well over one thousand people who had network electronic mail
addresses." [end of page 10]
At the 1974 National Telecommunications Conference, Stephen
Lukasik, ARPA director from 1971 to 1974, described how the
ARPANET message service had been used to "improve [ARPA's]
internal management and operating efficiency."
By 1975 the ARPANET
was linked via "noisy" satellite circuits to Hawaii
and Europe, but most nodes were in the continental U.S. (see
Figure 2. The 57 IMPs and TIPs on
the ARPANET in July 1975. Photograph courtesy of the Charles
Babbage Institute, University of Minnesota, Minneapolis,
as adapted from ARPANET Completion Report Draft, September
Not only did the
ARPANET link together geographically distant locations, but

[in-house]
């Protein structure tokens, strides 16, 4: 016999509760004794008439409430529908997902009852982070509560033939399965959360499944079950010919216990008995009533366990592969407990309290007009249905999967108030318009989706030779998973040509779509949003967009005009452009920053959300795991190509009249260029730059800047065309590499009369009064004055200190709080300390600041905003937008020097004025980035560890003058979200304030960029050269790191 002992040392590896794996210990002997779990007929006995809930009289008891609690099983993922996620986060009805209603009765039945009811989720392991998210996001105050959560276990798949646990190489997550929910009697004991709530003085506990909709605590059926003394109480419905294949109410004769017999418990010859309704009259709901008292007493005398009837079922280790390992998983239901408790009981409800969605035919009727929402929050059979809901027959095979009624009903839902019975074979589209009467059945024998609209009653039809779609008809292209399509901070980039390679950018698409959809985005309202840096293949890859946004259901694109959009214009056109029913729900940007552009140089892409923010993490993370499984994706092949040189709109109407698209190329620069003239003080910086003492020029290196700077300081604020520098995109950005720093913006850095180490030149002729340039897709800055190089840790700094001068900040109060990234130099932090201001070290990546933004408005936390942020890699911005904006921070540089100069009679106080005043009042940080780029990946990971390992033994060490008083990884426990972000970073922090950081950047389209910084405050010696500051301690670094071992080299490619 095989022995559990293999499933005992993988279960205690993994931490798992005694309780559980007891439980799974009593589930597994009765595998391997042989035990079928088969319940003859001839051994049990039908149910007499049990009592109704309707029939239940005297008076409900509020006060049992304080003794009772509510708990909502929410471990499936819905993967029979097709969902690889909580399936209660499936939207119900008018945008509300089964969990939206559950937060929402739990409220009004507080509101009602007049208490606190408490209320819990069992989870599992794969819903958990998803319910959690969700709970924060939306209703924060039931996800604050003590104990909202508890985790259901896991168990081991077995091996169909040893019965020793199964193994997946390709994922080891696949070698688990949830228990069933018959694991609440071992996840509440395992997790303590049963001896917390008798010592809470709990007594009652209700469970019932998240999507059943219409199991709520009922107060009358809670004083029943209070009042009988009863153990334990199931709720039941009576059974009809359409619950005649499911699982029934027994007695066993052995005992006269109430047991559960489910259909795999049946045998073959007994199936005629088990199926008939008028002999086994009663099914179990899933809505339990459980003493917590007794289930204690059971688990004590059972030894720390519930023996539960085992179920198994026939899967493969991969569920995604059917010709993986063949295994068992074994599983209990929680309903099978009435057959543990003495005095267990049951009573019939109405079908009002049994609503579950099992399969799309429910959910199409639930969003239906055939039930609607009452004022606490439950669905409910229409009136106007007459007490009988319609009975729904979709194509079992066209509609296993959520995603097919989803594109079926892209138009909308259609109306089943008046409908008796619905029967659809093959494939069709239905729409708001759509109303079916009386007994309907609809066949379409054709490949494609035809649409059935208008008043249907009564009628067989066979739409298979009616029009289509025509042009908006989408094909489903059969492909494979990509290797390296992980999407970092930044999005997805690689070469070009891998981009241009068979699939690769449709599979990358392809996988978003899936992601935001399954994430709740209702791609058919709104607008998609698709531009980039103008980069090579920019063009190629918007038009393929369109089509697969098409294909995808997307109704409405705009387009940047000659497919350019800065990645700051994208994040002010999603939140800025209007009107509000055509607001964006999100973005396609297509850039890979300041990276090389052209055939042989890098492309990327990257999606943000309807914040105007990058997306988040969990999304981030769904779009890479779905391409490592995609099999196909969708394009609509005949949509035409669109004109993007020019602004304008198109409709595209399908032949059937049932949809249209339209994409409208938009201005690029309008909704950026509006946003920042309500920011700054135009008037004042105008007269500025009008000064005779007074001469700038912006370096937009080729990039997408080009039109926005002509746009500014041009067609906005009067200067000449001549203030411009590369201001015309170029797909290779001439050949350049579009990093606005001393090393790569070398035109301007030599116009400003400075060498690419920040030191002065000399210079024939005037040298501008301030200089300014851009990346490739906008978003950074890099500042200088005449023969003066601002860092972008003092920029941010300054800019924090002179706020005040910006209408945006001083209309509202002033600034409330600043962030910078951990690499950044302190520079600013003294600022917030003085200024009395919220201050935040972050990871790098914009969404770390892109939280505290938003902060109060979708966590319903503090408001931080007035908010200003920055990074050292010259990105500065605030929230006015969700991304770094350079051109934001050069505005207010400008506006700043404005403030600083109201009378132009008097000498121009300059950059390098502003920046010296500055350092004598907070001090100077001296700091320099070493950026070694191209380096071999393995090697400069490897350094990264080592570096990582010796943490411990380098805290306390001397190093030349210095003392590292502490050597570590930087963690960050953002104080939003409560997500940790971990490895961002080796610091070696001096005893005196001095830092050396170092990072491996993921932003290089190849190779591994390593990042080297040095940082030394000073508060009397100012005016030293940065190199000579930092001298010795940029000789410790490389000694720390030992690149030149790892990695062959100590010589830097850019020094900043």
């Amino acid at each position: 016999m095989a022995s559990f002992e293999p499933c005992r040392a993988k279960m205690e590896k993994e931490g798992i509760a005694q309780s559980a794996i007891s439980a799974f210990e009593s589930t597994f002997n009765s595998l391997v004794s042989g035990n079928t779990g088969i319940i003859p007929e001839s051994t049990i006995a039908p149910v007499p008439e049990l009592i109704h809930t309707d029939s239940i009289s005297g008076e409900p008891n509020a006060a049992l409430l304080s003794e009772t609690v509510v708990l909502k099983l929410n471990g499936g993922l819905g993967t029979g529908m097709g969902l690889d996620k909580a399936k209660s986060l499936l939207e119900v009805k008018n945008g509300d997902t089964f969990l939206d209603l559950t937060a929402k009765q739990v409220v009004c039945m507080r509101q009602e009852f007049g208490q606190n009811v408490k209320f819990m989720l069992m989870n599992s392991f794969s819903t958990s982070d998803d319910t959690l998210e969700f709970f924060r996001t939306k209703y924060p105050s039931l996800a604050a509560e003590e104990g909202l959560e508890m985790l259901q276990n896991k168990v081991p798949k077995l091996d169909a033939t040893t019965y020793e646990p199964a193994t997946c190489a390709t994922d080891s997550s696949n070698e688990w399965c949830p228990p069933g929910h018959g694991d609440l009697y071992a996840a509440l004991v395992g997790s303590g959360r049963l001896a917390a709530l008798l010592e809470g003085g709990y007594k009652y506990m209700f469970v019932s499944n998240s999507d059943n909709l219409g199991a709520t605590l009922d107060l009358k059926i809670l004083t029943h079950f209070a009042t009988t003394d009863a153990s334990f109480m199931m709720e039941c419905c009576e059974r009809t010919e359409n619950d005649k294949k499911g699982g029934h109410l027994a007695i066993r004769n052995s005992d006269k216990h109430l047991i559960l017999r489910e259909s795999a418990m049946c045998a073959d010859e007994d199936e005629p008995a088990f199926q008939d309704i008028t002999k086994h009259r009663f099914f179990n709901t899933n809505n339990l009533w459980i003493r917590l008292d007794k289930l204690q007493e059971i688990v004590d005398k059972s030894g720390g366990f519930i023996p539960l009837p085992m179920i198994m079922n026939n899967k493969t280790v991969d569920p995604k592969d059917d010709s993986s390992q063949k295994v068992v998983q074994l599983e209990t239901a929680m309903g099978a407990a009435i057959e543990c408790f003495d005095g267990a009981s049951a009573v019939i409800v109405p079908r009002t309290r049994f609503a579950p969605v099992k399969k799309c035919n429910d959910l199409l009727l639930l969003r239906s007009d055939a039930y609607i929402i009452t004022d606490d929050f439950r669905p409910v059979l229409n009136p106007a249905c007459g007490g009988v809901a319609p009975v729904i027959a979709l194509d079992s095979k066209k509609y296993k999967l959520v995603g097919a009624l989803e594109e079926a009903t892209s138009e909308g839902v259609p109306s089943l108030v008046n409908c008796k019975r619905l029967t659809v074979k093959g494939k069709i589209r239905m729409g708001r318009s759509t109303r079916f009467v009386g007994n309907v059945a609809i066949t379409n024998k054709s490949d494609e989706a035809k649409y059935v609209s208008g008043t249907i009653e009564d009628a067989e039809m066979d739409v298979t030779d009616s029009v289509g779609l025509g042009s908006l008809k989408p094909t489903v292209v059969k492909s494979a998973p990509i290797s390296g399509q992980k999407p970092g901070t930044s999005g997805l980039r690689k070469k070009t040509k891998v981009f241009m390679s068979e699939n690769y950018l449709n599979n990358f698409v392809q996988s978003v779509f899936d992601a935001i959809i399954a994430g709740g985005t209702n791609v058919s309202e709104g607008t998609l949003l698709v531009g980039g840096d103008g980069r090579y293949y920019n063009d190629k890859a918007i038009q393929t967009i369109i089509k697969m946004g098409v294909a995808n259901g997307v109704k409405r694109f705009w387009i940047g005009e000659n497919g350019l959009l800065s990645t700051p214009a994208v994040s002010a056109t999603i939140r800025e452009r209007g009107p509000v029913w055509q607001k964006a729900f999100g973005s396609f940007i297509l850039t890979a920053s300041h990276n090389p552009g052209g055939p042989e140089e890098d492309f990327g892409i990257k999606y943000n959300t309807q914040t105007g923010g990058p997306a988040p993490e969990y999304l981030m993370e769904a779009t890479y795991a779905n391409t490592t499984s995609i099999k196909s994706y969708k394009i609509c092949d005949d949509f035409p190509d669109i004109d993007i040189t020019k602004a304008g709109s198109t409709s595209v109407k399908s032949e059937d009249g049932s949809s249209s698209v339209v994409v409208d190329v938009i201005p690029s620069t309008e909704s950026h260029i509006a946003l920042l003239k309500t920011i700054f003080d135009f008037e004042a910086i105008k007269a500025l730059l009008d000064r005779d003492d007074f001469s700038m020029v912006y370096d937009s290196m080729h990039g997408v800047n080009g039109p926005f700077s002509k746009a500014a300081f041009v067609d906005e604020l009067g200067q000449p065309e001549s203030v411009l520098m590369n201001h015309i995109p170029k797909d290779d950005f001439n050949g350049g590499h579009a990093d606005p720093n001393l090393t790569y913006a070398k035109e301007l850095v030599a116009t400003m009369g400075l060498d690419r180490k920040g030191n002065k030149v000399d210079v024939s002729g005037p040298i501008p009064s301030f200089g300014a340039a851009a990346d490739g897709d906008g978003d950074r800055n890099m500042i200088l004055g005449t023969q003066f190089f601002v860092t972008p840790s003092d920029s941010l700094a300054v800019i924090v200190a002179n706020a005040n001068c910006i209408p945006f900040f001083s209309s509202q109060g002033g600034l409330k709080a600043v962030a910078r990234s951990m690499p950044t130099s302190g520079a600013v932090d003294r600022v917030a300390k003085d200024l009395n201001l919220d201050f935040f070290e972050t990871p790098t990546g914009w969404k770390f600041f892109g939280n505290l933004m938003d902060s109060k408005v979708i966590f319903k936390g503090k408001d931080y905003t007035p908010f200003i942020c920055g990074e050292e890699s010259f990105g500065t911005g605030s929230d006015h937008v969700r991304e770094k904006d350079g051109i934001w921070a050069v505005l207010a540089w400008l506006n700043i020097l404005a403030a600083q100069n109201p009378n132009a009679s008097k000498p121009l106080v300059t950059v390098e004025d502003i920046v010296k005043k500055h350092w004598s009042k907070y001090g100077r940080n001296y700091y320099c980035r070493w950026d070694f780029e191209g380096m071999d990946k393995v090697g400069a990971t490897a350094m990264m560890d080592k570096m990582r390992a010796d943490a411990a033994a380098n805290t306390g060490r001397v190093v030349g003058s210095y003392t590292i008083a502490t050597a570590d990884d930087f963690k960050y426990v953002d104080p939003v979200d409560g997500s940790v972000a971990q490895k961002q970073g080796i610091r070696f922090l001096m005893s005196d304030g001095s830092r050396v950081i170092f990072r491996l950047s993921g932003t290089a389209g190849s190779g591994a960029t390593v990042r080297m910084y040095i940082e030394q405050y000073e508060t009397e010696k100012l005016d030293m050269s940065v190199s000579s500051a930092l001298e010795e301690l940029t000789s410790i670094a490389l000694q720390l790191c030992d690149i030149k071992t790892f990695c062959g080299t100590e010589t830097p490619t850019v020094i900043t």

it also linked government, military, academic, and commercial
organizations. During these early stages of the ARPANET, the
conceptualization of tools for social communication was still
wide open. A "messaging system" could encompass
a simple email system, an automated conferencing system,
a database system managing online archives, and even include
real-time chat systems. Each conception had different design
characteristics, appropriate for different user groups and
organizational contexts, as was reflected in the terms used.
In 1977, Panko and Panko noted that such systems were variously
termed "computer mail, computer message services, computer
teleconferencing systems, and electronic message services."
The data structure
of the email message is divided into two parts reflecting
its origins from the administrative memo and the ARPANET data
packet. The header section contains a series of data fields
about the message (these are typically read and generated